Center for Theoretical Problems of Physicochemical Pharmacology

Moscow, Russia

Center for Theoretical Problems of Physicochemical Pharmacology

Moscow, Russia
SEARCH FILTERS
Time filter
Source Type

Zakharova N.V.,National Research Center for Hematology | Artemenko E.O.,Center for Theoretical Problems of Physicochemical Pharmacology | Podoplelova N.A.,National Research Center for Hematology | Sveshnikova A.N.,Moscow State University | And 2 more authors.
PLoS ONE | Year: 2015

Coagulation factor XII (fXII) is important for arterial thrombosis, but its physiological activation mechanisms are unclear. In this study, we elucidated the role of platelets and plateletderived material in fXII activation. FXII activation was only observed upon potent platelet stimulation (with thrombin, collagen-related peptide, or calcium ionophore, but not ADP) accompanied by phosphatidylserine exposure and was localised to the platelet surface. Platelets from three patients with grey platelet syndrome did not activate fXII, which suggests that platelet-associated fXII-activating material might be released from α-granules. FXII was preferentially bound by phosphotidylserine-positive platelets and annexin V abrogated platelet-dependent fXII activation; however, artificial phosphotidylserine/phosphatidylcholine microvesicles did not support fXII activation under the conditions herein. Confocal microscopy using DAPI as a poly-phosphate marker did not reveal poly-phosphates associated with an activated platelet surface. Experimental data for fXII activation indicates an auto-inhibition mechanism (ki/ka = 180 molecules/platelet). Unlike surface-associated fXII activation, platelet secretion inhibited activated fXII (fXIIa), particularly due to a released C1-inhibitor. Platelet surface-associated fXIIa formation triggered contact pathway-dependent clotting in recalcified plasma. Computer modelling suggests that fXIIa inactivation was greatly decreased in thrombi under high blood flow due to inhibitor washout. Combined, the surface-associated fXII activation and its inhibition in solution herein may be regarded as a flow-sensitive regulator that can shift the balance between surface-associated clotting and plasma-dependent inhibition, which may explain the role of fXII at high shear and why fXII is important for thrombosis but negligible in haemostasis. © 2015 Zakharova et al.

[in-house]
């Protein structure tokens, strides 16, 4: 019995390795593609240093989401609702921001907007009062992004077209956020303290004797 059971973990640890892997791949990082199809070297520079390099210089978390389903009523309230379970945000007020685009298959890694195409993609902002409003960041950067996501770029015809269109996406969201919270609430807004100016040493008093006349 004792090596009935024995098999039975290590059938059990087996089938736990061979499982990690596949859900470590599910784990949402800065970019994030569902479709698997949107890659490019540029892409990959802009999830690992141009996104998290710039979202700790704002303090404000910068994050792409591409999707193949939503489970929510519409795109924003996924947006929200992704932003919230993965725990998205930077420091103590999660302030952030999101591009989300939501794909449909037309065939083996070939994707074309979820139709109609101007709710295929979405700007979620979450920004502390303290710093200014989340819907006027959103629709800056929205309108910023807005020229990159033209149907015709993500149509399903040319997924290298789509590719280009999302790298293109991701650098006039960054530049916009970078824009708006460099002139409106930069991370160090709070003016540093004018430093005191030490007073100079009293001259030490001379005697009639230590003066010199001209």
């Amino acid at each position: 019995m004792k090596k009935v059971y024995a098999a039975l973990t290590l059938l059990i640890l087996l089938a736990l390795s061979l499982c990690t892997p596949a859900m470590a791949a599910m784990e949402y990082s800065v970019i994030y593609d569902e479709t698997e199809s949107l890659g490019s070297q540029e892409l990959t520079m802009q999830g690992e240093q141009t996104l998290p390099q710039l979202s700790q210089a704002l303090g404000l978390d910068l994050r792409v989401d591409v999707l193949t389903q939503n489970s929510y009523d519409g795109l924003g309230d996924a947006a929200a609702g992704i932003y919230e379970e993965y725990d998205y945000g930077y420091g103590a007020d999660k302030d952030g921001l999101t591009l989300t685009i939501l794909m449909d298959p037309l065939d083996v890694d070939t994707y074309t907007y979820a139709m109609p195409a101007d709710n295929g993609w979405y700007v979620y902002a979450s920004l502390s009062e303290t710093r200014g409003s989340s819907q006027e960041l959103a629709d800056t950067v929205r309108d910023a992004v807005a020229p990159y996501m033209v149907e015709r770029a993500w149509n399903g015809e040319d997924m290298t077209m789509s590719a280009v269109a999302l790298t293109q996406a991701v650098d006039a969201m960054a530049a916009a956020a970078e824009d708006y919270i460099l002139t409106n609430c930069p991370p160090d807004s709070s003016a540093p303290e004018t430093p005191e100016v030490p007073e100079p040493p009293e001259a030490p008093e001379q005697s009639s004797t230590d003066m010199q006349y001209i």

Parunov L.A.,U.S. Food and Drug Administration | Parunov L.A.,LLC Hematological Corporation | Soshitova N.P.,LLC Hematological Corporation | Ovanesov M.V.,U.S. Food and Drug Administration | And 2 more authors.
Birth Defects Research Part C - Embryo Today: Reviews | Year: 2015

This review is focused on the epidemiology of venous thromboembolism (VTE), including deep vein thrombosis (DVT) and pulmonary embolism (PE), associated with pregnancy. Superficial vein thrombosis, a less hazardous and less studied type of thrombosis in pregnant women, is beyond the scope of this review. This study discusses the VTE incidence rate in women from developed countries for both antepartum and postpartum periods and for subpopulations of women affected by additional risk factors, such as thrombophilias, circulatory diseases, preeclampsia of varying degrees of severity, and Caesarean section. To minimize bias due to historical changes in medical and obstetric practices, lifestyle, diet, etc., this review is generally limited to relatively recent studies, i.e., those that cover the last 35 years. The absolute risk or incidence rate was used to ascertain risk of VTE associated with pregnancy. For the studies where the direct incidence rates of VTE were not reported, we calculated an estimate of the observed but not reported absolute incidence rates using the data presented in respective articles. © 2015 Wiley Periodicals, Inc.